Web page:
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General Information | Artwork | Art Creation Hand-Drawn Art | Computer-Generated Art Replications | Art Separations
Hand Separations | Camera Separations
Computer Separations

GENERAL INFORMATION: Garment screen printing is a mass-production-manufacturing method by which, most typically, a quantity of finished garments is printed with a design, in one or more of several kinds of ink.

A permeable printing fabric is stretched tightly across a frame. To this fabric, typically by mechanical and photographic means (similar to those used in basic black-and-white photography), a stencil is affixed. This screen/stencil represents one color in a multi-color design. For every color in the design, another stencil, another screen, and another position on your printing press are required. In other words, if you're printing a design composed of four colors, you'll require a four-color press with four screens, each of which bears its own stencil.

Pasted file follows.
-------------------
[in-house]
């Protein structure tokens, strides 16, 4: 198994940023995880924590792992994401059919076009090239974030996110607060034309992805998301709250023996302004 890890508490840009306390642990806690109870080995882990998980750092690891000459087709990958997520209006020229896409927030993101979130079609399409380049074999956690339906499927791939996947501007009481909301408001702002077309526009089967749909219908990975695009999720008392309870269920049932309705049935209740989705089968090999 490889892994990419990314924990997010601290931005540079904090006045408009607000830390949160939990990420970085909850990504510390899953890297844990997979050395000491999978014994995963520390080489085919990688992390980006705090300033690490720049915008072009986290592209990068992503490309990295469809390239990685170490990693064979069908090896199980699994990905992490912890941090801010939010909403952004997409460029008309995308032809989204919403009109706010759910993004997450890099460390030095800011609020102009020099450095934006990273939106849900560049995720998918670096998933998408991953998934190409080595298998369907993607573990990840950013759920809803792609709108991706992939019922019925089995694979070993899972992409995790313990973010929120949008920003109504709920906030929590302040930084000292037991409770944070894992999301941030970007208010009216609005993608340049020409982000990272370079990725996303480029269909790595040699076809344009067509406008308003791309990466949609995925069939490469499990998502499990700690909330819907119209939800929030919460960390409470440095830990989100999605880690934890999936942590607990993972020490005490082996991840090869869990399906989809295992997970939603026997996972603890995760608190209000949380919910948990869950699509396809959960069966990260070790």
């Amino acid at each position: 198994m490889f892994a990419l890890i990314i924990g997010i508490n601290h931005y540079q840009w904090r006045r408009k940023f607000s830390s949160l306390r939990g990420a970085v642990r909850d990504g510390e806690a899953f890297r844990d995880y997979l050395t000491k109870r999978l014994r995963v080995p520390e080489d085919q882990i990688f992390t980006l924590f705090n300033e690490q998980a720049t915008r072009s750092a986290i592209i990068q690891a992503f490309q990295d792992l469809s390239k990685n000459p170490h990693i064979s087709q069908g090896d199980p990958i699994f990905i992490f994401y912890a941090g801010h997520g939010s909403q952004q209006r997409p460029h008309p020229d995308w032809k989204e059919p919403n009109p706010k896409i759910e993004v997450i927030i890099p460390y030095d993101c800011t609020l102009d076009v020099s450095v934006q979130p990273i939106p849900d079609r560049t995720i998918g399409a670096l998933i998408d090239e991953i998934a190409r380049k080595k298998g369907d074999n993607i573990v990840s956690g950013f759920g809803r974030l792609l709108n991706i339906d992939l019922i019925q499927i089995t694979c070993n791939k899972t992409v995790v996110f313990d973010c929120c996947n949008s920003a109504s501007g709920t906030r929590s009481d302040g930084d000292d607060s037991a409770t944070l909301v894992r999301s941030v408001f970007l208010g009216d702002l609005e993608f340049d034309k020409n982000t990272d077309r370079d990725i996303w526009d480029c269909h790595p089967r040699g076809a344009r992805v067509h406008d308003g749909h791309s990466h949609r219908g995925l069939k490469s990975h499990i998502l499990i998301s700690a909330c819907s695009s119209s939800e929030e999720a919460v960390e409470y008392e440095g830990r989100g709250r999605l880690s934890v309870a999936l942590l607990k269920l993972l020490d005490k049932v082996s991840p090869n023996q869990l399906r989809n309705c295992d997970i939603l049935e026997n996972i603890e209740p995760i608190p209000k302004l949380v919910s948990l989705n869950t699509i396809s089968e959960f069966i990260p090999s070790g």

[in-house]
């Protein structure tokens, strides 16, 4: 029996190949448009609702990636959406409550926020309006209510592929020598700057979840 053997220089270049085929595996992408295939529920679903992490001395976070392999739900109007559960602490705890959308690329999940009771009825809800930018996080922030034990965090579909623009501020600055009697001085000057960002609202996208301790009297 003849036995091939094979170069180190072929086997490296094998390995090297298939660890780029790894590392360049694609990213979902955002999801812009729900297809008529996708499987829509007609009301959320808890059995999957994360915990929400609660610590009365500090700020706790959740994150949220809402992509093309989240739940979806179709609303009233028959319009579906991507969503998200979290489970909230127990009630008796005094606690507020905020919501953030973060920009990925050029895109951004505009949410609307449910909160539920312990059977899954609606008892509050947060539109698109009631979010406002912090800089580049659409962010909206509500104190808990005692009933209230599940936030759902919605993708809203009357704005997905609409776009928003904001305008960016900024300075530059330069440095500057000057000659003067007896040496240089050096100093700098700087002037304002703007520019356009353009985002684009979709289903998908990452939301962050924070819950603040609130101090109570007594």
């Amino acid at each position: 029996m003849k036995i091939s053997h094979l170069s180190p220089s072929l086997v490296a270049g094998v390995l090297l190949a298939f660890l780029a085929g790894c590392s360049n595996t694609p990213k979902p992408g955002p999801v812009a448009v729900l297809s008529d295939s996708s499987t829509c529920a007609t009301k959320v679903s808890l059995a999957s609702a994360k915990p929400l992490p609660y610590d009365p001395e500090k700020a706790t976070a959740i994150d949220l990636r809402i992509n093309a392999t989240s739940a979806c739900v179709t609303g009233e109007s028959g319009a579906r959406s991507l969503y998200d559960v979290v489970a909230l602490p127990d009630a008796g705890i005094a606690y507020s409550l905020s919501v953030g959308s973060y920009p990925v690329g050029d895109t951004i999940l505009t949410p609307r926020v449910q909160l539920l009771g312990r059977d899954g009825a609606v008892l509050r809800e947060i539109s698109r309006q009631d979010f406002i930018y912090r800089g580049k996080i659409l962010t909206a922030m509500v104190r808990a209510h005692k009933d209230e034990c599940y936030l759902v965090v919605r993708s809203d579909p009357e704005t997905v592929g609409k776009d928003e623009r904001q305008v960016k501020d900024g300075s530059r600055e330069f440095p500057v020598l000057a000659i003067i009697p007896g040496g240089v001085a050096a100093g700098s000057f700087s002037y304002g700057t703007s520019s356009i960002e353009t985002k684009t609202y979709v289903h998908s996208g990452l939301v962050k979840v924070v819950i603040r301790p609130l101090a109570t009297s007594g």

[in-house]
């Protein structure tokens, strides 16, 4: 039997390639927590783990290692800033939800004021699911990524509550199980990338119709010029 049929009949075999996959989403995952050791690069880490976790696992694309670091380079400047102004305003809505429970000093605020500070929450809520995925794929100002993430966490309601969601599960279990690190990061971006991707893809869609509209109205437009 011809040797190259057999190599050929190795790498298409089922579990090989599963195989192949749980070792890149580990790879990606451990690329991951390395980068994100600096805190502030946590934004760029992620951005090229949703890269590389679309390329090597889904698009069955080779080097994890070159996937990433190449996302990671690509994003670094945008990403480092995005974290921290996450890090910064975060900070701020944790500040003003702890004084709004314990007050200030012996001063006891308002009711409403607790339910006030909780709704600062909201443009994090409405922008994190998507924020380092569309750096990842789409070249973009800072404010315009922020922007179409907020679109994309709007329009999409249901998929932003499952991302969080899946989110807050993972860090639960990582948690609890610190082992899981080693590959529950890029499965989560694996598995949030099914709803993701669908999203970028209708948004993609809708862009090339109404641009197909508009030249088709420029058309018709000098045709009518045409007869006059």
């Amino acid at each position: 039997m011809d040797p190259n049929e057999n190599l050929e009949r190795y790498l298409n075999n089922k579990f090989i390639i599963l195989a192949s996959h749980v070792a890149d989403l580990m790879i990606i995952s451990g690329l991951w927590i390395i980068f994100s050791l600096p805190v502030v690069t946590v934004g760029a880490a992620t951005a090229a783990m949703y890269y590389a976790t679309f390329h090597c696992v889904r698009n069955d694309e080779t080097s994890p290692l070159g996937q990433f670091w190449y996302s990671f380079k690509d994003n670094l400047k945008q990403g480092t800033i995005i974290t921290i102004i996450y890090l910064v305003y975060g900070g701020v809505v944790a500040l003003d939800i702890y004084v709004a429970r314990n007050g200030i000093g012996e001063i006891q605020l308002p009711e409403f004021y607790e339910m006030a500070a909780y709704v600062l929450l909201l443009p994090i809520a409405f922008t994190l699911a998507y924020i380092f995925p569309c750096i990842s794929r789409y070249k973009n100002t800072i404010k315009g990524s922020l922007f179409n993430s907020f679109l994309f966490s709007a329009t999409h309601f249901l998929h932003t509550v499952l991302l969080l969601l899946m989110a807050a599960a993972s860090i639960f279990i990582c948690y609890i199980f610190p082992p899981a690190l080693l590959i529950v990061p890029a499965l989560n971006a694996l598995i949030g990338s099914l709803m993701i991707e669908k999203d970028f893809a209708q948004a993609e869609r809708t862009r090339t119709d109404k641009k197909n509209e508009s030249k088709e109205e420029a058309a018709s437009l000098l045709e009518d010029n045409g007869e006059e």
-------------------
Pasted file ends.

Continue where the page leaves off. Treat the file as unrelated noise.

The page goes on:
Each with a separate squeegee, the ink colors are, in turn, pushed through their stencils onto the garment. This is done by hand on a manual press, or mechanically on an automatic press.

After all the colors have been printed on the garment, it is typically run through a conveyorized dryer, or curing unit, which cures the ink, to make the design impervious to normal washing and drying as well as normal wear and tear.

The decorated garments are then sold at retail, at wholesale, by mail order or through any number of different outlets, and you can pocket the profit. Don't be fooled, though. You can loose money almost as easily as you can make it if proper understanding and appropriate planning aren't part of your formula for success.

The above, of course, is a very simplified description of the garment-screen-printing process. It gets more complex from here. Still, if it sounds appealing, read on, always bearing in mind that the best way to establish a successful garment-decorating operation is to learn as much as you can about the market and the procedures involved in serving it, prior to making any significant investment in equipment or supplies, and prior to making any long-range business plans.

There are various types of apparel decorators in this industry. The three most common are the custom decorator, who prints or embroiders for clientele of all kinds, providing not only the decorating and, in many cases, graphic-design services, but also the garments themselves. The diversity of this type of printing requires a diverse technical knowledge.